People at higher levels in the organization command respect depending upon their decision-making abilities. Any such decision making, however, depends on the availability of adequate and timely inputs. It calls for facts, figures, analysis, deliberation, clarification, confirmation and evaluation. Communication—both oral and written—facilitates decision making in any business organization.

1. The objectives of communication, it must be emphasized, are dynamic and ever-changing. Depending upon the nature and functions of the organization, the range of people it deals with, and the sensitivities involved, the process of communication assumes new dimensions. In order to caution, counsel, persuade, clarify, elicit support, reprimand, organize, apprise, evaluate and achieve numerous other objectives, people in organizations resort to communication. Business organizations today function in an extremely dynamic context. Nothing ever remains the same for long. There are mergers and acquisitions, joint ventures, high employee turnover, low customer loyalty, move towards corporate governance, outsourcing, paperless offices and flexible work hours. All these developments have had their impact on the conventional methods of organizational communication.

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2. Inasmuch as organizations themselves are adapting to changes in their operating environment and are facing new challenges, the contours of business communication will have to undergo a change. Communication systems, concepts and approaches will have to cope with new demands on business and there is a constant need to review the adequacy of existing methods and practices. Communication is essentially a support system for any business.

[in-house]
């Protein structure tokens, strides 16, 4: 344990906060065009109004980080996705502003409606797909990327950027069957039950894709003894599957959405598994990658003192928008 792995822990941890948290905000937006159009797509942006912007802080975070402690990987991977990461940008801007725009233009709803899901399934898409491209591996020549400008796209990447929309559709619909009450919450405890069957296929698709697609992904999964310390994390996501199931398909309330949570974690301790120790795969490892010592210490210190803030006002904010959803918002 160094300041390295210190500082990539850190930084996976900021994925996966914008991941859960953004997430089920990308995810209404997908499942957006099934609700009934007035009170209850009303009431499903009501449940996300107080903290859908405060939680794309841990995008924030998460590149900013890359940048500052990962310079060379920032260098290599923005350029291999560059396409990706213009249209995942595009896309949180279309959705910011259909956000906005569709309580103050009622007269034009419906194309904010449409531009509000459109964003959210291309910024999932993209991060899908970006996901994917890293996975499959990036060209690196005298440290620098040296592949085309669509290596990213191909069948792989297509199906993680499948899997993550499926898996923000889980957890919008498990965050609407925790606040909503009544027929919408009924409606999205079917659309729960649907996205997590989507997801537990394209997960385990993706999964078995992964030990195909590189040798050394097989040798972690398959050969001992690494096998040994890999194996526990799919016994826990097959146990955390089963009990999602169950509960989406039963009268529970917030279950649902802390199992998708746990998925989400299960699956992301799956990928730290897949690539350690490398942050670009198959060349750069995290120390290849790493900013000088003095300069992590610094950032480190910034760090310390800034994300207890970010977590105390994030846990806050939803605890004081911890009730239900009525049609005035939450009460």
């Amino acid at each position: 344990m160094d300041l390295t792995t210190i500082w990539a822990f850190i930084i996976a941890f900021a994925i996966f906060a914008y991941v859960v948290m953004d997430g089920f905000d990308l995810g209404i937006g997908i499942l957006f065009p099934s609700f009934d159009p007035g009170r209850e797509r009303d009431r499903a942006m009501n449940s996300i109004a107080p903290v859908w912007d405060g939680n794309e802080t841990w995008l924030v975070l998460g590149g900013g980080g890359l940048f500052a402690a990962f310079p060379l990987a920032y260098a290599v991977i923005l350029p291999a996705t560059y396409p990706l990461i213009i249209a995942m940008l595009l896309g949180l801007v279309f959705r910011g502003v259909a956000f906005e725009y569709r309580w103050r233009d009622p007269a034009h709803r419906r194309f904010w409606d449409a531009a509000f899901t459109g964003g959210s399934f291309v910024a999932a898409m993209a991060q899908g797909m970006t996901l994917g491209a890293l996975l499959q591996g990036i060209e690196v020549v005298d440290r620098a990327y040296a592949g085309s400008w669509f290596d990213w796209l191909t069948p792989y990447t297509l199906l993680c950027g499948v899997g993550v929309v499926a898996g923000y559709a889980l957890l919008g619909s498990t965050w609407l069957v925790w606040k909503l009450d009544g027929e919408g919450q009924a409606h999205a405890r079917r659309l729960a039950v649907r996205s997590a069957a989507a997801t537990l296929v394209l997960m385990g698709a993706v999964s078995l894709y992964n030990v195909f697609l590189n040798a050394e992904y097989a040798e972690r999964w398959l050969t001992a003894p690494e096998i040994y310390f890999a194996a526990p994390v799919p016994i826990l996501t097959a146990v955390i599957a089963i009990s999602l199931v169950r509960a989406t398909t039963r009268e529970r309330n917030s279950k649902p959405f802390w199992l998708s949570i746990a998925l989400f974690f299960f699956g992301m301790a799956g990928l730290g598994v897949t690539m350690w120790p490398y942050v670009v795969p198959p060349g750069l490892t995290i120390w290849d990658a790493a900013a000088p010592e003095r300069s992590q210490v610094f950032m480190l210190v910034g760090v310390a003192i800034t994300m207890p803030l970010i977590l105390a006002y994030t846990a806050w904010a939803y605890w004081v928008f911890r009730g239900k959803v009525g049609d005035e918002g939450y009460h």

With every change in the profile of business, the process of communication has to see refinements. Let us take an illustration. Till recently, a supervisor in an organization would consider having a ‘long chat’ with an employee whose productivity had declined or had started showing indifference to work.

The typical scene has undergone a noteworthy change. Today, there may not be much of an opportunity to have a long, focused person-to-person ‘chat.’ With flexible working, outsourcing and limitations of time, new approaches will have to be found. Although internet ‘chatting’ facility may be available in some places, the advantages of person-to-person verbal communication are certainly not there. Every new situation translates into a need for new approach to communication. To cope with new situations and emerging challenges in business, people associated with the process of communication will have to be necessarily creative and innovative. 3.

The objectives of communication, both internal and external, thus cover multifarious facets of organizational functioning. Within the organization, it covers varied functions such as planning, directing, controlling, coordinating, reviewing, monitoring and staffing. It facilitates appropriate feedback so vital for decision making and relationship building. Marketing, selling, goal-setting, employee counseling, team-building, performance highlighting, image-building, morale-building and community orientation are all valid objectives which communication seeks to achieve in an organizational context. Communication supports every business function.